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TessKwiltz  Friend of PR
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Texas USA
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Date: 2/24/12 10:39 AM

Commercial quilts are made by companies who buy fabric by the bargeload and pay people a dollar a day. What most people want to pay won't even cover the cost of the fabric for someone who can't by it wholesale.

Edited for typos
-- Edited on 2/24/12 10:39 AM --

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Tess

"I am a degenerate art supply junkie" - Jane Davenport

Cat n Bull
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Cat n Bull  Friend of PR
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In reply to quiltingwolf


Date: 2/24/12 11:27 AM

Quote: Sewwolf
I will never do it again that's for sure. But I got all money for materials up front. That way at least your cash outlay is covered if there is a problem. I've had people approach me but when they found out how much I charged they weren't interested. That's why it's very hard making any real money for sewing for other people whether is be making a quilt or making a dress. It usually not worth the hassle.


This is EXACTLY how I feel about sewing for others. NO MORE.

I only made dresses for special friends, they paid for all materials upfront, and I charged them a small fee for my labor. Since they were friends they were at my house a lot and they were surprised at how much work is involved. I don't have the patience or the focus anymore to go through all that work for someone else.

No WAY would I sew for strangers.

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Cathryn



Member since 12/31/69
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Date: 2/24/12 11:29 AM

I think this is why many quilters end up selling patterns, writing books or teaching classes. They make more money than selling the actual quilts.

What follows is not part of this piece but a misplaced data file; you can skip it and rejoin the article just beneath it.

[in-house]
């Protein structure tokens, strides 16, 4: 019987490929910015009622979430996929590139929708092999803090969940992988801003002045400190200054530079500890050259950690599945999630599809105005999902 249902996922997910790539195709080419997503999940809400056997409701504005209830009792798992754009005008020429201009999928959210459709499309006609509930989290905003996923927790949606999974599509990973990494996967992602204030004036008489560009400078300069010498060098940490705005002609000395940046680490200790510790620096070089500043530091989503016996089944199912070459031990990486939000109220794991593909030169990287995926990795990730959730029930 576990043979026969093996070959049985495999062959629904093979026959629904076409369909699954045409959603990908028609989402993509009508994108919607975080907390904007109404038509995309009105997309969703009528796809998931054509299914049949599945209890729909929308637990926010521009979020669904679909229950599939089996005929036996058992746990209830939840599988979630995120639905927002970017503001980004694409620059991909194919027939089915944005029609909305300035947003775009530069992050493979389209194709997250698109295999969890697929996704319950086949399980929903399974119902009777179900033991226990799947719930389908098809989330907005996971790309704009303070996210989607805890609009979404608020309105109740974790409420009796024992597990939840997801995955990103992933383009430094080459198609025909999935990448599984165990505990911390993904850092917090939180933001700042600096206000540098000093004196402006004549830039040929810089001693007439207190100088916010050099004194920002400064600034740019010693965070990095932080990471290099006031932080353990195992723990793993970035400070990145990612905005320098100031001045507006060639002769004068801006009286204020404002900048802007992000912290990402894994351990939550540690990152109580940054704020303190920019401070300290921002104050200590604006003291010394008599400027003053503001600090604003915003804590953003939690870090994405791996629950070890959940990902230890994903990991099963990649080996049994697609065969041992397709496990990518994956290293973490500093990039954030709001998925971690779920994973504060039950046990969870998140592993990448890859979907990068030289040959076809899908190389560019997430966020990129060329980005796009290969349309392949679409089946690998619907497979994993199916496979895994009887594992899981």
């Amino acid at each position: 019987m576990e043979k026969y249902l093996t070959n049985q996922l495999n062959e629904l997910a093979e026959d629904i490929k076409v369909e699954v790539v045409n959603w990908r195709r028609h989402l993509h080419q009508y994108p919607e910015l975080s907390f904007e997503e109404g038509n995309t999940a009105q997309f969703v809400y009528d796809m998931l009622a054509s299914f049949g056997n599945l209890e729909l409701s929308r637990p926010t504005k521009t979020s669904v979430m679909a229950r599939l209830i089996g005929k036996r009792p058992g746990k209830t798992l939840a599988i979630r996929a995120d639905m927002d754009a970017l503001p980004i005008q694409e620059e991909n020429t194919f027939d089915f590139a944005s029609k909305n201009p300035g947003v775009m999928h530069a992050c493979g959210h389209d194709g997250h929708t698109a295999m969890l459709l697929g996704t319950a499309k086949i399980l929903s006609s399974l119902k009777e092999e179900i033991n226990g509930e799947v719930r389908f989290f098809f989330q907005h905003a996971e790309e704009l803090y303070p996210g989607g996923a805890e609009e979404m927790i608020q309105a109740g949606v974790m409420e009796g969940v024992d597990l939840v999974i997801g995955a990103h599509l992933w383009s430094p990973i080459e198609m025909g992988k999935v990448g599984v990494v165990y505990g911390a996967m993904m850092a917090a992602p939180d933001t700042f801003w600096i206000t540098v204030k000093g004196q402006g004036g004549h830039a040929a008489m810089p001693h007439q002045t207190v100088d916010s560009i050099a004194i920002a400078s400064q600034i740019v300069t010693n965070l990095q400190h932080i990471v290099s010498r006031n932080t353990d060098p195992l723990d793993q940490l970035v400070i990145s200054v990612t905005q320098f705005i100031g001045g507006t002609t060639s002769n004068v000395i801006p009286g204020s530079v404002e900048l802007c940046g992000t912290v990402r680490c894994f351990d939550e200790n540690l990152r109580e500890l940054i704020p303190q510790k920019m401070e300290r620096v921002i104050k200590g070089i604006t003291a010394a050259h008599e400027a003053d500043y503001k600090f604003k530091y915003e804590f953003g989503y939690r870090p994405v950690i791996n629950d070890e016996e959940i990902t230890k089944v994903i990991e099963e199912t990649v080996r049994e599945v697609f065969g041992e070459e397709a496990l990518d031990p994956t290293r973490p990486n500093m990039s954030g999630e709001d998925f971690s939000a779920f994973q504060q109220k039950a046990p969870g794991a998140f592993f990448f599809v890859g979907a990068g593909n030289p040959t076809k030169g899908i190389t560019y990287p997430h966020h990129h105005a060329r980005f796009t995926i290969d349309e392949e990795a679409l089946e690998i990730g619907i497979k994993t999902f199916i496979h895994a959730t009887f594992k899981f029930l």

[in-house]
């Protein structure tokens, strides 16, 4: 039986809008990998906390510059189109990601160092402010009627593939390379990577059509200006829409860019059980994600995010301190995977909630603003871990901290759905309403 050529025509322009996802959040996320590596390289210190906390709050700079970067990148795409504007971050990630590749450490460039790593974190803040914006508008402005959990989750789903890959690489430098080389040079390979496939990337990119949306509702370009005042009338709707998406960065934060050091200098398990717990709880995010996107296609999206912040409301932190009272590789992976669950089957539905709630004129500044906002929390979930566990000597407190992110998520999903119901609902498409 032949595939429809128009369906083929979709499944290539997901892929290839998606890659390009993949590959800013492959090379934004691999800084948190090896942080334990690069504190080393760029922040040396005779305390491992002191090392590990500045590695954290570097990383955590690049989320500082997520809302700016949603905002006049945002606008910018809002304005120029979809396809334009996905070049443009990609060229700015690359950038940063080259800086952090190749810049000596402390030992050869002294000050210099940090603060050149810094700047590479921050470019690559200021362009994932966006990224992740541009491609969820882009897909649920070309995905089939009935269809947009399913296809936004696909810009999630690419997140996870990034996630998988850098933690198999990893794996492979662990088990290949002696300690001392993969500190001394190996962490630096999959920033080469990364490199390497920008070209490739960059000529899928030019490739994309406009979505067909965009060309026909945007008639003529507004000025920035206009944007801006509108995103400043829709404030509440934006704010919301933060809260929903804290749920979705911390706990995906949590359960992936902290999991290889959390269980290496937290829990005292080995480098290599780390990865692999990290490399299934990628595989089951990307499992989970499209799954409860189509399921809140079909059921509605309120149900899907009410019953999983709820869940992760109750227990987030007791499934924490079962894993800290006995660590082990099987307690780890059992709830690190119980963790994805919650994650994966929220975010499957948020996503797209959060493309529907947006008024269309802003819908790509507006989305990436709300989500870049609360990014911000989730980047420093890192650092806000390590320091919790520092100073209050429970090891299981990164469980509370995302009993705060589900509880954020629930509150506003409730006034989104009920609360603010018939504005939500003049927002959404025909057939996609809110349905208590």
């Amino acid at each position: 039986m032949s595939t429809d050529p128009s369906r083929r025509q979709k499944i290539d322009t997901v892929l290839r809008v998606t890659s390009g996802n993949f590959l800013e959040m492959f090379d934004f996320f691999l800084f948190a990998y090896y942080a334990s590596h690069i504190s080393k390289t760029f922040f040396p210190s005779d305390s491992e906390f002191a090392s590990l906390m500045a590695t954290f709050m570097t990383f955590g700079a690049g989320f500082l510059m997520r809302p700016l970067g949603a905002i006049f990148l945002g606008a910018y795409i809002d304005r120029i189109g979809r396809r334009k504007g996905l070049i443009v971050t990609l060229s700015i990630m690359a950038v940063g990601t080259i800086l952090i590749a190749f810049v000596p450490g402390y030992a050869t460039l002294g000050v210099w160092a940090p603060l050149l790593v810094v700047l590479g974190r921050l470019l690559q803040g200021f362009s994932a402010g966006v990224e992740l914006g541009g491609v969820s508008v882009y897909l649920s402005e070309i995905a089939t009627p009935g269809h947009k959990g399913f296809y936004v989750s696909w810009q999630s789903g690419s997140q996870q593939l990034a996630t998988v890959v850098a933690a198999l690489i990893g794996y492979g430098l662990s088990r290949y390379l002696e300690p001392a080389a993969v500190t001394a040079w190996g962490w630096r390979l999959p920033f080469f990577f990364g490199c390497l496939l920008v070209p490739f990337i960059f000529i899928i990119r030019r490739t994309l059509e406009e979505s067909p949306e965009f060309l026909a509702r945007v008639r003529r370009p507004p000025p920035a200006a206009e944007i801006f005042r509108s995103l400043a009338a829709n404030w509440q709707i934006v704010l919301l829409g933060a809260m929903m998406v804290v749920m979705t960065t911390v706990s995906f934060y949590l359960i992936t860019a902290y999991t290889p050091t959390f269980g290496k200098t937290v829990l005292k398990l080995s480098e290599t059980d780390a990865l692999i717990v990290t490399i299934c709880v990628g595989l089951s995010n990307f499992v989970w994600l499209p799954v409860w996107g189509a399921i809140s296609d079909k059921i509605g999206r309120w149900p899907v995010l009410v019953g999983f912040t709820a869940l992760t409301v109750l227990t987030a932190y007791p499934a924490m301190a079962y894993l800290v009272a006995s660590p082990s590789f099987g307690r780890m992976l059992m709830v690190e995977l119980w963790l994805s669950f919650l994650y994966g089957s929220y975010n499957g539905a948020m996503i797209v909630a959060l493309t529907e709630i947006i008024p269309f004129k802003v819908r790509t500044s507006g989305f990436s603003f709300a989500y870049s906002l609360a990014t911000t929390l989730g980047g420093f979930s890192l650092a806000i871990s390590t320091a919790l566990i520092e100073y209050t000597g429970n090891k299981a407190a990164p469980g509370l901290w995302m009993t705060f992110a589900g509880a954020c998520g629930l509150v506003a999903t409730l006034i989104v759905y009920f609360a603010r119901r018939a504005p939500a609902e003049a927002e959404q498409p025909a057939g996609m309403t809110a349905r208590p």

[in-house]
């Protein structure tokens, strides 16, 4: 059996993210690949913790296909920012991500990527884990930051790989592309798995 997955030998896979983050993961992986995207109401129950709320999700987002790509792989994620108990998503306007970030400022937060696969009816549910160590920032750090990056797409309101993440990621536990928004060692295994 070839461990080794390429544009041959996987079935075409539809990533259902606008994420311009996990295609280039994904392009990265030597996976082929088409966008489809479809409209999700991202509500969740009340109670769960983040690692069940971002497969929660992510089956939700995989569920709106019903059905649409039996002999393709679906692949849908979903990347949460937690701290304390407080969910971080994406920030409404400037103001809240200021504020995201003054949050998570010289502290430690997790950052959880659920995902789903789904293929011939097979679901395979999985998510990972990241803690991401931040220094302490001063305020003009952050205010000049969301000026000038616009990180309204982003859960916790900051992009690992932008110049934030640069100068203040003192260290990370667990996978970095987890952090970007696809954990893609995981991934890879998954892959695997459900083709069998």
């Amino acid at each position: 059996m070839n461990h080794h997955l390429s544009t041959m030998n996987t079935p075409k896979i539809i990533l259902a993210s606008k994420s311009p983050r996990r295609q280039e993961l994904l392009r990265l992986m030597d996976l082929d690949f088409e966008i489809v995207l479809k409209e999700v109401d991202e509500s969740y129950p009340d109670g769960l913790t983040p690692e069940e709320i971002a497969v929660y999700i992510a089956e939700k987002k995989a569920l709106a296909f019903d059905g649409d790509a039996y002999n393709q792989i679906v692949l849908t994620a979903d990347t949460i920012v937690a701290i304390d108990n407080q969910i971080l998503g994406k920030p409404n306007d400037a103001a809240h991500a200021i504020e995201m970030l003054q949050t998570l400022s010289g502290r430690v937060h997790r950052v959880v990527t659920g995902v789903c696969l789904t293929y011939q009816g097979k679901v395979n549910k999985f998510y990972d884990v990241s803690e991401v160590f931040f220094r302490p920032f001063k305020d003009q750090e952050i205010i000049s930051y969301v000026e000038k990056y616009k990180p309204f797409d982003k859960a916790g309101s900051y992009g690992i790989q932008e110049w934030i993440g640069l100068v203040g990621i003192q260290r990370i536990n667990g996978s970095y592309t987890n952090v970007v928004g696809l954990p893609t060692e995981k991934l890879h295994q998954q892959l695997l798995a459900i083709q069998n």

Cat n Bull
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Cat n Bull  Friend of PR
North Carolina USA
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In reply to fabrictherapy


Date: 2/24/12 11:35 AM

Quote: fabrictherapy
People do not understand that I am not running a domestic based sweatshop, there is no foreign outsourced labor here, and I am worth more than 10 cents an hr. I make beautiful gifts with a lot of love.




YES YES YES.

People do NOT understand how labor intensive it is to make something original from scratch that FITS them perfectly.

They don't get it that EVERY little picec of that quilt had to be cut out and sewn.

I had people get really big attitudes when I would give them a price for a solo dance costume, plust they had to buy the fabric.

They expect you to drive to the fabric store to pick out fabrics, make the pattern, then a muslin if it's a really tricky design, do all the fittings, make it fit perfectly, for around $1 an hour.

Um, that would be a big NO thanks.

I woudl not even consider making a qult for someone unless I REALLY liked them a lot. Then I would only do it of they were willing to help.

------
Cathryn

fabrictherapy
fabrictherapy  Friend of PR
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Georgia USA
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Date: 2/24/12 1:43 PM

I belong to 2 quilt guilds. When I was at one as a fairly new member, another guild lady showed a quilt where the new owner did the fabric picking (and she was all apologetic), sorry I am not going to be responsible for a fabric eyesore....it is an insult to the fabric....


I also make garments. I only make garments for a select number of people. I cannot imagine making custom wearables for perfect strangers, w/out a lot of grief, suffering and misery. There is not enough pay for that, dealing with folks who don't know garment construction.